United States: Top Legal Issues Facing Automotive Suppliers In 2014 - Patents

Executive Summary

Patent litigation case filings by non-practicing entities (NPEs) against practicing entities (manufacturers of products) continue to increase. Although the legislature has enacted reforms in new legislation, businesses still face substantial problems. Various inexpensive methods exist that may be used by practicing entities to defend against and deter non-practicing entities. One method is to seek attorney's fees from nonpracticing entities in exceptional cases. Other patent litigation concerns include avoiding suit from subcontractors by obtaining appropriate licenses. We are at the forefront of developing innovative techniques to handle patent litigation issues, in a cost effective manner.

1. INCREASED PATENT LITIGATION

The number of patent litigation suits continues to increase. The chart below is data from a PricewaterhouseCoopers Patent Litigation Study released in 2013.

Given the proliferation of software in the modern automobile, and the frequency of NPE suits involving software-related patents, however, the increase in patent litigation is likely to accelerate further.

Some actions that automotive suppliers may take to stem the onslaught of patent litigation include clearing products prior to manufacturing or release. Other preventative measures may include increasing patent filings where the patent applications are published in 18 months. Further, each company should adopt innovative litigation strategies involving immediate actions to resolve patent litigation suits.

2. SEEKING ATTORNEY'S FEES FROM NONPRACTICING ENTITIES

The Federal Circuit recently affirmed an award of $1.6 million in attorney's fees to the defendants in a patent suit in Taurus IP, LLC v. DaimlerChrysler Corp., 726 F.3d 1306 (Fed. Cir. 2013). Attorney's fees may be awarded to a defendant in patent cases when the ligation is objectively baseless and is in subjective bad faith. To be objectively baseless, the patentee's assertions, whether manifested in its infringement allegations or its claim construction positions, "must be such that no reasonable litigant could expect success on the merits." Id. at 1309.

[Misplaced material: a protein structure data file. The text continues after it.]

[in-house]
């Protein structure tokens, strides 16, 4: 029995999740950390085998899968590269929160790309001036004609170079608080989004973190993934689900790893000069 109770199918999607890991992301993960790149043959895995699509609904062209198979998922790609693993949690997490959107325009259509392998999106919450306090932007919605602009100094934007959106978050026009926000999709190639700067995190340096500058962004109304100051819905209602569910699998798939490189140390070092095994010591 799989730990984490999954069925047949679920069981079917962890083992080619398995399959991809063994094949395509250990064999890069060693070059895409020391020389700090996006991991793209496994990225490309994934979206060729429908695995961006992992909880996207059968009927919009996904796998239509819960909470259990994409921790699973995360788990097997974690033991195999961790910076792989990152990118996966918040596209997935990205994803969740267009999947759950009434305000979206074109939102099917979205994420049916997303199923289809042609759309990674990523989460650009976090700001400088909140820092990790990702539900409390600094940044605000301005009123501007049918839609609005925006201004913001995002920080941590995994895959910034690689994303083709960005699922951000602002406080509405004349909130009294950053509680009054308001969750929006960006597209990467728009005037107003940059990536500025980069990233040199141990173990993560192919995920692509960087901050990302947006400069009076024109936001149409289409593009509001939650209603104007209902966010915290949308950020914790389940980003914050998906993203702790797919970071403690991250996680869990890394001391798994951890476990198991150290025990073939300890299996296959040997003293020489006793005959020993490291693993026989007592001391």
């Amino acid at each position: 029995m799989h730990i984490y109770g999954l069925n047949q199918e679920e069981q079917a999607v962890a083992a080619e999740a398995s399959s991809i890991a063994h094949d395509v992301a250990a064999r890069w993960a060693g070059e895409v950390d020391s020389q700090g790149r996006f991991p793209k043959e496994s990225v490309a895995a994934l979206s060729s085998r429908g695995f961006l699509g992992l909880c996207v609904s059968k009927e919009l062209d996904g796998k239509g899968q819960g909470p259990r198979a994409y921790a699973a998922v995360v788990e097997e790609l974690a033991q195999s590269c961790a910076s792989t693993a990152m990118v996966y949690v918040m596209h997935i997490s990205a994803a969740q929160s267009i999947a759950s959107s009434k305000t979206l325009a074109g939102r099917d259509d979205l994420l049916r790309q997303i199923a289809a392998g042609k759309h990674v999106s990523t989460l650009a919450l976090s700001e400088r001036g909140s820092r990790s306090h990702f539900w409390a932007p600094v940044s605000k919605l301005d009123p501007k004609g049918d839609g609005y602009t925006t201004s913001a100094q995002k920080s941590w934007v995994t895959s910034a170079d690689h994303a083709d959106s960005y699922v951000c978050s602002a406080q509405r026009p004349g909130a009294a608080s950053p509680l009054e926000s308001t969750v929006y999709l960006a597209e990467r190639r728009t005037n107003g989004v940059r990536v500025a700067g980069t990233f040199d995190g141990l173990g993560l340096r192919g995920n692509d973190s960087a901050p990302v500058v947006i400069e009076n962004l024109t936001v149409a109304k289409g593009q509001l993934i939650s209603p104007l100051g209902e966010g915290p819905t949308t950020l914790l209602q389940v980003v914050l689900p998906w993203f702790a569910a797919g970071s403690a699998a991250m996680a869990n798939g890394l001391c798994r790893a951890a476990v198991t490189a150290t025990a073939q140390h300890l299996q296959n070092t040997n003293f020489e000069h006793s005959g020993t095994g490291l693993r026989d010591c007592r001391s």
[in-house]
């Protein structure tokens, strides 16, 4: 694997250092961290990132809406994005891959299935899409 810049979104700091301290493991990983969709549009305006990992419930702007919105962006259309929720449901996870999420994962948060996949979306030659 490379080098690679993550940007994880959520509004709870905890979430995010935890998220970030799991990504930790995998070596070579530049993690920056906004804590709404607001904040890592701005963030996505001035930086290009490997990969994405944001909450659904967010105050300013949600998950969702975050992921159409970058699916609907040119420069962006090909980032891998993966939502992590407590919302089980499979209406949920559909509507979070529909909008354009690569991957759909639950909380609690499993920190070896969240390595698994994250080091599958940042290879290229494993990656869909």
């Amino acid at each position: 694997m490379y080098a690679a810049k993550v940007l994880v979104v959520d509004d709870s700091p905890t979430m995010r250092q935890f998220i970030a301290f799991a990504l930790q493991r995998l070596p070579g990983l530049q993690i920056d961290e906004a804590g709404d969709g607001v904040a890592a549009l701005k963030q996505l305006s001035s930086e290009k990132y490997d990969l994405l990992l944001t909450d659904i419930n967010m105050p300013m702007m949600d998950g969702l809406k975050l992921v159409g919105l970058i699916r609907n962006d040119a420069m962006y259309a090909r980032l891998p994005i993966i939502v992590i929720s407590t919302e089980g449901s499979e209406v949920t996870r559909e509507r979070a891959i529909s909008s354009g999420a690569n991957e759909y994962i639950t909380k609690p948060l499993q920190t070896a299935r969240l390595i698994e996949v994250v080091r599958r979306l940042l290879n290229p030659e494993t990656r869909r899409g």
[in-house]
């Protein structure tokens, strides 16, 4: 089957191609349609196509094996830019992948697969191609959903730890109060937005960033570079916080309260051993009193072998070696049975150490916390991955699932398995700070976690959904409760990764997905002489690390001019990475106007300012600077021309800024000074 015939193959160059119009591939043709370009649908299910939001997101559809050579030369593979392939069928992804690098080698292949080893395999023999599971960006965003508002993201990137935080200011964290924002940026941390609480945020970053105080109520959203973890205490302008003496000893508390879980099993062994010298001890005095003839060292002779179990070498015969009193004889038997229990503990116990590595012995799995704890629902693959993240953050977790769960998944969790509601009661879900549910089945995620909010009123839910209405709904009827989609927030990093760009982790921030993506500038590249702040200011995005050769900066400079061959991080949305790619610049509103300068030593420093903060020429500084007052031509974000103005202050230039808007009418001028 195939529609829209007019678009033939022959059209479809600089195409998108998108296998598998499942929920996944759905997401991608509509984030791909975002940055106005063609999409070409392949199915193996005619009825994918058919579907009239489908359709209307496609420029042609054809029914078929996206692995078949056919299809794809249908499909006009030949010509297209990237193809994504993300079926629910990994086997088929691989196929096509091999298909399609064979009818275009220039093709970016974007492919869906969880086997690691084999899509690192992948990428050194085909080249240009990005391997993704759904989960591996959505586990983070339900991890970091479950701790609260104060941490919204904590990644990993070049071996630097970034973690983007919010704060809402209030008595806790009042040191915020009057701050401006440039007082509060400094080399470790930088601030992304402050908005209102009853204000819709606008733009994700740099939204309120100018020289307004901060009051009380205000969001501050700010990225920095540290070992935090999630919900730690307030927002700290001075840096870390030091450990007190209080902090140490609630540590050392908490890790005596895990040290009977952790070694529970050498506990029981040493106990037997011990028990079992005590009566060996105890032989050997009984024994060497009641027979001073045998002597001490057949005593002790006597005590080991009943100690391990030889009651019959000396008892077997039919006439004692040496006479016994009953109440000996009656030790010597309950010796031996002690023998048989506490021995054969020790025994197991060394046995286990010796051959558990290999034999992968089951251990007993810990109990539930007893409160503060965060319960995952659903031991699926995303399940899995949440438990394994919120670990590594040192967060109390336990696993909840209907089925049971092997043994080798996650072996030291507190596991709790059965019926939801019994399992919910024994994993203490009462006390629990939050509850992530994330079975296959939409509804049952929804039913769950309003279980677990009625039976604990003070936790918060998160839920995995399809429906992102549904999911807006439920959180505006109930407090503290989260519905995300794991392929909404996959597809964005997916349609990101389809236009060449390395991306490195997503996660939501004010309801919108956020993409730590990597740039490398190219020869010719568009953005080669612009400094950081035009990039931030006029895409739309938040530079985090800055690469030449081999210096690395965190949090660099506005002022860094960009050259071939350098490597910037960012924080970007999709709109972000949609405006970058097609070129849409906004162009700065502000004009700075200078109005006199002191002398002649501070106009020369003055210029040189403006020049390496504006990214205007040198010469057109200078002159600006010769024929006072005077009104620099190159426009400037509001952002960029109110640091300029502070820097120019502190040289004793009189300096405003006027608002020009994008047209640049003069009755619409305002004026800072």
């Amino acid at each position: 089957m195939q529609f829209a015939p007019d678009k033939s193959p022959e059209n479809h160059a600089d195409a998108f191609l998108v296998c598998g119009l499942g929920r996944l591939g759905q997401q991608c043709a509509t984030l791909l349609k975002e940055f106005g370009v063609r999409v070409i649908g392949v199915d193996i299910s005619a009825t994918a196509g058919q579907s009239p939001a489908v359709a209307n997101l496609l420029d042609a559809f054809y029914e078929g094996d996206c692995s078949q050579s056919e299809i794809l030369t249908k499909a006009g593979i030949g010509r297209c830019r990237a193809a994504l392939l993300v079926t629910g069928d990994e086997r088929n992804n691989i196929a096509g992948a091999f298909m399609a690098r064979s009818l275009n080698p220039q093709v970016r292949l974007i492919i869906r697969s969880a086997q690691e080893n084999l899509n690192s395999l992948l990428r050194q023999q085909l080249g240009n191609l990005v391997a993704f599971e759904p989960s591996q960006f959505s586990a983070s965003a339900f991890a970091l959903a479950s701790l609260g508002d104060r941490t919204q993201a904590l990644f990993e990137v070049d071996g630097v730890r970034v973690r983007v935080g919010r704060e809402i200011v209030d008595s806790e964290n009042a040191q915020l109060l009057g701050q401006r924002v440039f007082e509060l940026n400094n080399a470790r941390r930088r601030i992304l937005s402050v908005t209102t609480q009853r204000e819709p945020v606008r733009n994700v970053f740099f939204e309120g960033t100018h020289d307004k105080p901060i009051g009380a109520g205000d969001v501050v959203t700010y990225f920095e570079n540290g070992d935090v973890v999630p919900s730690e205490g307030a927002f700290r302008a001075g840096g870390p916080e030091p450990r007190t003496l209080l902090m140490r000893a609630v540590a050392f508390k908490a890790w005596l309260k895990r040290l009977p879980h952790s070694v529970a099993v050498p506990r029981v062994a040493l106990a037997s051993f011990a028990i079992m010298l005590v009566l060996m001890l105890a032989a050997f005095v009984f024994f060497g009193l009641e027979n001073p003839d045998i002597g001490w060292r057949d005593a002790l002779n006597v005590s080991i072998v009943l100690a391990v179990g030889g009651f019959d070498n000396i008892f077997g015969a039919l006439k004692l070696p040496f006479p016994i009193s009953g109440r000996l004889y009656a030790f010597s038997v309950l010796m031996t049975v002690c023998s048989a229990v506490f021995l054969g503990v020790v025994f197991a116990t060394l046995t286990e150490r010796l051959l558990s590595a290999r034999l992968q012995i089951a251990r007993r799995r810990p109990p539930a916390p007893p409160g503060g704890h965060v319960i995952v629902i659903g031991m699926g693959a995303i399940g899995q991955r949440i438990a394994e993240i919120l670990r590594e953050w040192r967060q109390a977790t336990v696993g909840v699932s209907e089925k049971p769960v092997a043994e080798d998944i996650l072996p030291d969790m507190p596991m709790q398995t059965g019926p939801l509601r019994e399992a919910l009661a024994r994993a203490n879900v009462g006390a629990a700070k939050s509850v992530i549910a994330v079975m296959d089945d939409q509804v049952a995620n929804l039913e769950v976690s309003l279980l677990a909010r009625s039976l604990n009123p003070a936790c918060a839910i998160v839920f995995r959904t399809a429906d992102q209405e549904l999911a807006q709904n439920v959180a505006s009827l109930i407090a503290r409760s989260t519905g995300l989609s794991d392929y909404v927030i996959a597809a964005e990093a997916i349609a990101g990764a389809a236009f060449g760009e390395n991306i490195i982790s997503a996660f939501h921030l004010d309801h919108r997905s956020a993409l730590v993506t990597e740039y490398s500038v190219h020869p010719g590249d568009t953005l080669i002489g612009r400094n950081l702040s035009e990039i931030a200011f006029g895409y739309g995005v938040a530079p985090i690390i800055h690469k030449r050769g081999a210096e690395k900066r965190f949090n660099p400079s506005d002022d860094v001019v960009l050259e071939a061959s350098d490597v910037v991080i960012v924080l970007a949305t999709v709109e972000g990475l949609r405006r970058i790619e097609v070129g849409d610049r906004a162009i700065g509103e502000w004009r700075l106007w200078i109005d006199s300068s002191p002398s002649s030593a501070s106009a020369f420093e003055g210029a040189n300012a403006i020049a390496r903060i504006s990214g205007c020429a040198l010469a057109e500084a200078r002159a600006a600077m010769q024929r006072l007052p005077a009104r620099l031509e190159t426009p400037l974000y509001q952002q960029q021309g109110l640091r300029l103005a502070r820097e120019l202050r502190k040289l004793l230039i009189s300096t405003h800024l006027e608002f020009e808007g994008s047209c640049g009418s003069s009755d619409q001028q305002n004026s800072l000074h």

A. OBJECTIVELY BASELESS

In Taurus, the Federal Circuit ruled, "Taurus [the nonpracticing entity] improperly asserted and maintained its positions in the litigation." The Federal Circuit reasoned "no reasonable litigant in Taurus's position [after the claim construction] could have expected a finding that a web surfer accessing the accused external websites satisfied the requirement for a 'user,' as recited in claim 16." The court also stated, "when patentees have sought unreasonable claim constructions divorced from the written description, the Federal Circuit has found infringement claims objectively baseless." According to the Federal Circuit, "the specification and prosecution history clearly refute [the patentee's] proposed claim construction. Thus, the patentee's infringement claims were objectively baseless."

B. SUBJECTIVE BAD FAITH

The Federal Circuit ruled that the patentee's proposed claim construction ignored the entirety of the specification and the prosecution history, was thus unsupported by the intrinsic record, was frivolous and supported a finding of subjective bad faith. The Federal Circuit reached a conclusion that Taurus subjectively knew that the DaimlerChrysler patent suit lacked a reasonable basis and was, therefore, pursued and maintained in bad faith.

3. AVOIDING PATENT SUITS FROM SUBCONTRACTORS

When an automotive supplier negotiates intellectual property rights, the automotive supplier might not focus on obtaining rights from its subcontractors. Instead, the focus of intellectual property rights negotiations may be between the automotive manufacturer and the automotive suppliers. Automotive suppliers may use subcontractors to manufacture the parts for an automotive manufacturer or a parts store.

The subcontractor may develop various intellectual property rights (e.g., patents) as the subcontractor solves the problems related to assembling the manufacturing equipment and method for manufacturing a part. In particular, the problems that are solved in order to manufacture the part may be appreciated only by the subcontractor. In some instances, the subcontractors may file patent applications based on the methods and systems for assembling the part.

When the subcontractor fails to grant the automotive supplier the appropriate intellectual property ownership or licenses, the automotive supplier may be exposed to liability. For example, when the automotive supplier changes subcontractors, the original subcontractor may assert its intellectual property rights against the automotive supplier. The intellectual property rights may include patents that are directed to the method or apparatus of manufacturing the part. The method or apparatus may have been invented based on the requirements of the automotive supplier.

Accordingly, when negotiating with the subcontractor, the OEM may want to include contractual provisions that include an assignment or license for any intellectual property rights that are developed in connection with the subcontractor's work for the OEM. Moreover, an automotive supplier may wish to have the intellectual property licenses for a combination of all parts that are manufactured by the subcontractor in each contract.

The content of this article is intended to provide a general guide to the subject matter. Specialist advice should be sought about your specific circumstances.

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